Leiden University scientists have 3D printed the world’s smallest boat that’s even capable of sailing in water.
According to Leiden physicists Rachel Doherty, Daniela Kraft and colleagues, the little boat measures 30 micrometers from prow and stern and is about a third of the thickness of a hair.
Designed to understand biological microswimmers (such as bacteria), the microboat was made using the group’s new Nanoscribe Photonic Professional printer.
The printer has also passed the 3DBenchy test – a standard 3D design for testing 3D-printers – with flying colors.
Though the microboat doesn’t have a propeller, the scientists have 3D printed spiral shaped particles, which rotate along while they are propelled through water.
In another development, Leeds and Edinburgh University scientists have 3D printed a synthetic silicone structure that mimics the topology, elasticity and wettability of the tongue’s surface.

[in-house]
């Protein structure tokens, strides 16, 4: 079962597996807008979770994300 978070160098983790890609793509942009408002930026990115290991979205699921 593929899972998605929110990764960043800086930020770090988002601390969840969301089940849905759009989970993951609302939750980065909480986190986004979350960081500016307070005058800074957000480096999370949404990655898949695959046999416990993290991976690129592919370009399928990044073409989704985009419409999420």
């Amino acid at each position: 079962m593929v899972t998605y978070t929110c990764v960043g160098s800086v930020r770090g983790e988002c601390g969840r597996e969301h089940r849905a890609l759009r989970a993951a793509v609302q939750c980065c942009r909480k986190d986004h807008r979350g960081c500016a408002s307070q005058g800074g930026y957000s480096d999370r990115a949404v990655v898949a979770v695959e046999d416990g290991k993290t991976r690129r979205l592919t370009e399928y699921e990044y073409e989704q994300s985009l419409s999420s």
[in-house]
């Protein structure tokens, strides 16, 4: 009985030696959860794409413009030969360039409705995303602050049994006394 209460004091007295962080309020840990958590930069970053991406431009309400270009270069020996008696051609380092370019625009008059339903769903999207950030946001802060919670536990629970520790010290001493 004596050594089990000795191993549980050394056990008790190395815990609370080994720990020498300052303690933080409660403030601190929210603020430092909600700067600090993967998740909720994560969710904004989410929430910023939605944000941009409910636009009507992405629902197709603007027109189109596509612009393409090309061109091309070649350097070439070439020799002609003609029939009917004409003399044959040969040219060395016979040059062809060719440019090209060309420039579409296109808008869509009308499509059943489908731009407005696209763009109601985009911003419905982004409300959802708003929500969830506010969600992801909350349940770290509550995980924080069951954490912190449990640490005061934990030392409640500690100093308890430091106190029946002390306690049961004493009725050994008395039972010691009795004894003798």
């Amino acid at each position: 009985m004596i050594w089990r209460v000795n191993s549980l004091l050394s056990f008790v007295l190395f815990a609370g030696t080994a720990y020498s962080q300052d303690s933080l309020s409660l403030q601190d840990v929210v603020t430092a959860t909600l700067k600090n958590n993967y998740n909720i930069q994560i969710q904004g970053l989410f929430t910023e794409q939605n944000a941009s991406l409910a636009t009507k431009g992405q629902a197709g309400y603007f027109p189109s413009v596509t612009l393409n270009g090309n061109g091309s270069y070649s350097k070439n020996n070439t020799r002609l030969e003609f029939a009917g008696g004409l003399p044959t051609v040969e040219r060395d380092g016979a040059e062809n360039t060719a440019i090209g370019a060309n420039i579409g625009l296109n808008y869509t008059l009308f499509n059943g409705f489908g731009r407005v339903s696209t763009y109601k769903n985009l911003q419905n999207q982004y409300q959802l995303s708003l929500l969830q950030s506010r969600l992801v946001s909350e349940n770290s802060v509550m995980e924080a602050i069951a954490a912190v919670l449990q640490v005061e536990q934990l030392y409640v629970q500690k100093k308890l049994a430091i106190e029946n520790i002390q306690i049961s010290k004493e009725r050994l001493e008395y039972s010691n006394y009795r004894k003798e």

According to the scientists, their biomimetic tongue opens new possibilities for testing oral processing properties of food, nutritional technologies, pharmaceutics and dry mouth therapies.
The artificial surface was 3D printed using digital light processing technology based in the School of Mechanical Engineering at Leeds.
According to study lead author Dr Efren Andablo-Reyes, hundreds of small bud-like structures called papilla give the tongue its characteristic rough texture that in combination to the soft nature of the tissue create a complicated landscape from a mechanical perspective.
Replicating this in their biomimetic tongue was no mean feat. They believe this artificial tongue could serve as a unique mechanical tool to detect counterfeit in food and high-valued beverages based on textural attributes.
The end goal is to understand how the biomechanics of the tongue underpin the fundamentals of human feeding and speech.
Images and content: 3DBenchy,Leiden University/University of Leeds